Having a child, particularly a mixed child who struggles with figuring out his place in a racially charged world, has caused me to do a great deal of self-reflection. My approach to parenting has always been grounded in my belief that my job is to guide my child into becoming his best self through the example I set and the experiences we share. I have raised my son to be a critical thinker and that has required being willing to engage in uncomfortable conversations.
Recently, my son has been dealing with a lot of issues trying to assert his identity to other kids who seem to feel as if he doesn’t fit into any of their identity groups. One day he came home very frustrated that kids at school kept saying that he wasn’t black and he asked me if I had considered the ramifications of having a mixed child before having him. The answer was no I didn’t.
I’m black but my mother is Colombia, black Colombia but still Colombian. I was raised primarily by her and with a very strong sense of connection to my Hispanic culture. My son’s father is Mexican-American. He has an indigenous ancestry so he has a light brown skin-tone. However, as far as I was concerned he was also Hispanic. I never really saw him as separate and apart from me ethnically because I always focused on our cultural similarities, not our racial differences, definitely not the way I probably would have had he been white.
That being said, my sister reminded me once that I have always said that I didn’t want a child with “nappy hair.” Mind you, I come from a culture and a generation where this is how people talk. They may not be so bold to say the phrase “nappy” in public in 2019 but they are definitely saying it at home and I’ve heard many many times that I had nappy hair. It was not positive!
I think subconsciously that might have had something to do with why I fell for my son’s father. I don’t really know but it’s true that I have always wanted my kids to be lighter and have softer hair than me. Not necessarily because I associated these traits with beauty but I definitely associated them with social acceptance and an easier life. The way my son’s dad looked I’m sure filled some void in my identity that, on a subconscious level, influenced my desire to be with him.
I have had my hair processed as long as I can remember. Long before I was getting chemical straightening, I was having my hair pressed. If you’ve never had your hair pressed, you’re a lucky person. It is a very traumatic experience. You basically have someone singeing your hair (hair that’s been slathered with hair grease) into compliance with a very hot iron comb (a comb that’s steaming and smoking), and in the process, you are often suffering from getting small burns. If the comb didn’t hit your ear, the steam would definitely hit your scalp.
Last month, I was thinking about my financial goals going into 2020. I’ll be turning 45 this year and my retirement and old age savings are very much on my mind. On top of my aging, my son is going to college in 2.5 years. Believe me, when I say, ensuring my future financial security, for both of our sakes, is not something I’m taking lightly.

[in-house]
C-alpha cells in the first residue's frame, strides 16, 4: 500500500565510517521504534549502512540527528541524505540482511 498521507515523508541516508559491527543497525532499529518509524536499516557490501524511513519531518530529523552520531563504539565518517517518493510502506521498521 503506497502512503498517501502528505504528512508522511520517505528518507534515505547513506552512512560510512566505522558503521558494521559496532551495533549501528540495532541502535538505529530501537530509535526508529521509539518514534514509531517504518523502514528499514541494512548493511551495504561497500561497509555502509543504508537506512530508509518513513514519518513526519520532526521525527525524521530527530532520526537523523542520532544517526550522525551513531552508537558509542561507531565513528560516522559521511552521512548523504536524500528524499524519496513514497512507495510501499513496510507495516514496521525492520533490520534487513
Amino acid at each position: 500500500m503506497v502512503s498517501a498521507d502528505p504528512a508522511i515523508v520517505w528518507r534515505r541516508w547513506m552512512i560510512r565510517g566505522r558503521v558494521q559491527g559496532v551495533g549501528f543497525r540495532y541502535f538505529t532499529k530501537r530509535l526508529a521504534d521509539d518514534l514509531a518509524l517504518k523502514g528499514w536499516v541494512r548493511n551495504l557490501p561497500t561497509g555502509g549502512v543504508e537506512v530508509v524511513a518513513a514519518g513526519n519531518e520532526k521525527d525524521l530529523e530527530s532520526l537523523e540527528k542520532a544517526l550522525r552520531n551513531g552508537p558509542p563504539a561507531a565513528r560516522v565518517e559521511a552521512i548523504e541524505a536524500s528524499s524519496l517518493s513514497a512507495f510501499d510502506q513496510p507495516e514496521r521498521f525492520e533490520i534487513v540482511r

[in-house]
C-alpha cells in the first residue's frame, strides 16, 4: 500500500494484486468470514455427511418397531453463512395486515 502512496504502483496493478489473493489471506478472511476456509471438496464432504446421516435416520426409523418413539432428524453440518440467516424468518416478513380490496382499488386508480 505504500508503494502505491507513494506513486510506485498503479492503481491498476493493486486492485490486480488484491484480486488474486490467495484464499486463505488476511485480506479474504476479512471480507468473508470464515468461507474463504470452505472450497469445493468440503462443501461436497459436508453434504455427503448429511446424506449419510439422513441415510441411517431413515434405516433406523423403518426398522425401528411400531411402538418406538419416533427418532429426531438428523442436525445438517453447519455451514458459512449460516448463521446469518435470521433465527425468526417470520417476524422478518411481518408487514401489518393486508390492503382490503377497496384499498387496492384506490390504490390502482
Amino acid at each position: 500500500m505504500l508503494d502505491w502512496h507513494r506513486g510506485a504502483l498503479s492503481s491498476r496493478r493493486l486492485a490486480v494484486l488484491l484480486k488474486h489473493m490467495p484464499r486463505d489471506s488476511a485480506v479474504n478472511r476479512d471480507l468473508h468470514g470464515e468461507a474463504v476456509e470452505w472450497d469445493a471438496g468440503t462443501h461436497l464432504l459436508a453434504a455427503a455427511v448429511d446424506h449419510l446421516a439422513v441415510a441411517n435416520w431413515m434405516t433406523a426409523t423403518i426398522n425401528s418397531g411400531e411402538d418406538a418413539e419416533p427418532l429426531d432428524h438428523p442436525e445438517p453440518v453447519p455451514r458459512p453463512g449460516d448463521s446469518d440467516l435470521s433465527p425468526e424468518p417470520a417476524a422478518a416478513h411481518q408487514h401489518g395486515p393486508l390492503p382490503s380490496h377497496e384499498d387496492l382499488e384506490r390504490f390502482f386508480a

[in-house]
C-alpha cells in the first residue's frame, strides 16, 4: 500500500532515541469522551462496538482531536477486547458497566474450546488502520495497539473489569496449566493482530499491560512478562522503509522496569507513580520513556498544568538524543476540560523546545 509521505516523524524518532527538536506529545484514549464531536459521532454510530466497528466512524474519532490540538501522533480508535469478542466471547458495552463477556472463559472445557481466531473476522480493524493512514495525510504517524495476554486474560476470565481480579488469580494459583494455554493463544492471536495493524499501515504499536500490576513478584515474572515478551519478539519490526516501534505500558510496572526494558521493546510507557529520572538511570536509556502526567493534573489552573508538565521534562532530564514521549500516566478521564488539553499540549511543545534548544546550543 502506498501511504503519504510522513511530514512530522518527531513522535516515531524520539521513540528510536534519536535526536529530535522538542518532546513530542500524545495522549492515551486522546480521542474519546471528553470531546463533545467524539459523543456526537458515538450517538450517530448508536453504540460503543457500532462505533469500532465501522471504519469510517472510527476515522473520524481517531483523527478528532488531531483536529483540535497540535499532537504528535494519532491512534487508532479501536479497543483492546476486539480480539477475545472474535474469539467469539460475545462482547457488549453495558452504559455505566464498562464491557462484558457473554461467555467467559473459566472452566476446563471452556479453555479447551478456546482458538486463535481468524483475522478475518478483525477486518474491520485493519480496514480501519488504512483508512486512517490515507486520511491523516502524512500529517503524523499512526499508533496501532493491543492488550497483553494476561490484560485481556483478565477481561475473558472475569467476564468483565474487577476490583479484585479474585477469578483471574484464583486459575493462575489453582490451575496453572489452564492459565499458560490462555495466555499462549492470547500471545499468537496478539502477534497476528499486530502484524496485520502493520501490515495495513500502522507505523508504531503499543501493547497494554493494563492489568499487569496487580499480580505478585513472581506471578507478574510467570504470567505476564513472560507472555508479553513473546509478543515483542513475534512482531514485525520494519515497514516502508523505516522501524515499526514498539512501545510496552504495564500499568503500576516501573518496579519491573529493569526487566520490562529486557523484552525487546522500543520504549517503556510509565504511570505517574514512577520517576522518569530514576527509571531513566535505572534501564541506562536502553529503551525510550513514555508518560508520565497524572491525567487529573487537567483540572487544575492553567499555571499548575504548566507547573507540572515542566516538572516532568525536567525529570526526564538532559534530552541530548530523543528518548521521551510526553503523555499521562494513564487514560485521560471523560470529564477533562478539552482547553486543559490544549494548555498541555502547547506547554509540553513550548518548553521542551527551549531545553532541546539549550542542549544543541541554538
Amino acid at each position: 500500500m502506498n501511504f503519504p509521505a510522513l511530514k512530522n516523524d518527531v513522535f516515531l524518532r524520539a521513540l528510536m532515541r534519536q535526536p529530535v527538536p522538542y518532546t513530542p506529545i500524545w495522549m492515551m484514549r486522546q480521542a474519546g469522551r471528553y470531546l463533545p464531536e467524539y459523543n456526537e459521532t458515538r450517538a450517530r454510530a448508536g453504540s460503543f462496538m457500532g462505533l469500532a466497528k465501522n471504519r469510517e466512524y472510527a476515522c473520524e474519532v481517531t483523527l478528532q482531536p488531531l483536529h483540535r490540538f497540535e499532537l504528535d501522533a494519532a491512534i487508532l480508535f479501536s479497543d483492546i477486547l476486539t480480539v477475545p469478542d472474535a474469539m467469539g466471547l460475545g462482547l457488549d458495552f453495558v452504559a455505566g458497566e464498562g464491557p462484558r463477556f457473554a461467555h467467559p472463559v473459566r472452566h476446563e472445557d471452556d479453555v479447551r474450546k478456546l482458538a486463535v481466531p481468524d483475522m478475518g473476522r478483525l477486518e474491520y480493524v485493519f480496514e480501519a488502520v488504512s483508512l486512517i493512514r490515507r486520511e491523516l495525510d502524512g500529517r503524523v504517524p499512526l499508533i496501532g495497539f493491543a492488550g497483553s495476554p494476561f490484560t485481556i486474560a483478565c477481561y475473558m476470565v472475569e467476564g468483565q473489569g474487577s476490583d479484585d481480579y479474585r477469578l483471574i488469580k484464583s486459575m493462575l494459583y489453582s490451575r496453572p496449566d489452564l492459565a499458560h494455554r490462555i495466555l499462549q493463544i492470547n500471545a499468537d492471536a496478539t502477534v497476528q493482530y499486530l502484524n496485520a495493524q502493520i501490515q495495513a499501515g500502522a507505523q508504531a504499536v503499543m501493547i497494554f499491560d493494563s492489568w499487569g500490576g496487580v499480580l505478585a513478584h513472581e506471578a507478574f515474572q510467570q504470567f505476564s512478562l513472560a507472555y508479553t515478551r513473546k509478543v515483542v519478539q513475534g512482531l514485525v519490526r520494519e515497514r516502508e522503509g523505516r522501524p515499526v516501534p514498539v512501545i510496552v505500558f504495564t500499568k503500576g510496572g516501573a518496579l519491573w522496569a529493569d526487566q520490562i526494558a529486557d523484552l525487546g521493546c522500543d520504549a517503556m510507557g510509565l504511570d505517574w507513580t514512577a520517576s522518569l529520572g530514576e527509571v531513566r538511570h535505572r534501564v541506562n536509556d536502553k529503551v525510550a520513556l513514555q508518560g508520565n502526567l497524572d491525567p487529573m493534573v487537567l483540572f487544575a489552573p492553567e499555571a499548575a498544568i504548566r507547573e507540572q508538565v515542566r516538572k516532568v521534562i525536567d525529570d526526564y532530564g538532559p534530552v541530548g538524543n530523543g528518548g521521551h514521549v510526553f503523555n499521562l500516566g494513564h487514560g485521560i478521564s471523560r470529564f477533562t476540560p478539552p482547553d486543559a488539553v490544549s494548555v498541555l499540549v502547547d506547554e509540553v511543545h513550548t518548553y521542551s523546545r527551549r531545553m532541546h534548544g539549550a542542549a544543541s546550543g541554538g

To create my 2020 budget, I decided to sit down and look at my entire spending for 2019. I was shocked to see that I had spent over $3000 on my hair alone. What’s sad is that number really only takes into consideration the things I could easily trace, like buying wigs and getting weaves and braids. $3000 is a lot of money ya’ll.
What’s even sadder is that I bet I probably paid much more than $3000 in year’s past because I used to live in the salon when I was younger. Extensions and braids are never less than $150 and if you want a weave, a really good weave, $600 on hair is about right.
If I were to have put aside $3000 over the last 20 years, at 6% interest, I would have about $120,000 in the bank.
According to Schwartz, the average American spends approximately $89.95 USD on hair care products in a year. A year! How many black women do you know that have only spent $89.95 in a year on their hair? “Mintel values the black hair care industry at more than $2.5 billion, but that statistic doesn’t include products such as hair accessories, wigs or electric styling products. So, the industry is actually worth much more.” According to a recent WWD report, African American women spend about $7.5 billion per year on beauty products.
The sad thing is that black women spend so much on their hair and we aren’t even putting that money back into our community. ” Most hair care products purchased by African-Americans are imported from countries like India and China, despite the U.S. having one of the most lucrative hair care markets in the world.
Even when buying natural hair products you got companies trying to sell you miracle cream for exorbitant prices. The kinkier the hair, the more moisture it requires but does that really mean I need to spend a small fortune on cremes and other products that are meant to make me look acceptable, I mean to make my curls “more defined.” There is a reason why you rarely see ladies with very kinky hair, or as they call it these days 4B or 4C, used in natural hair product ads. They don’t have the right type of hair to sell products.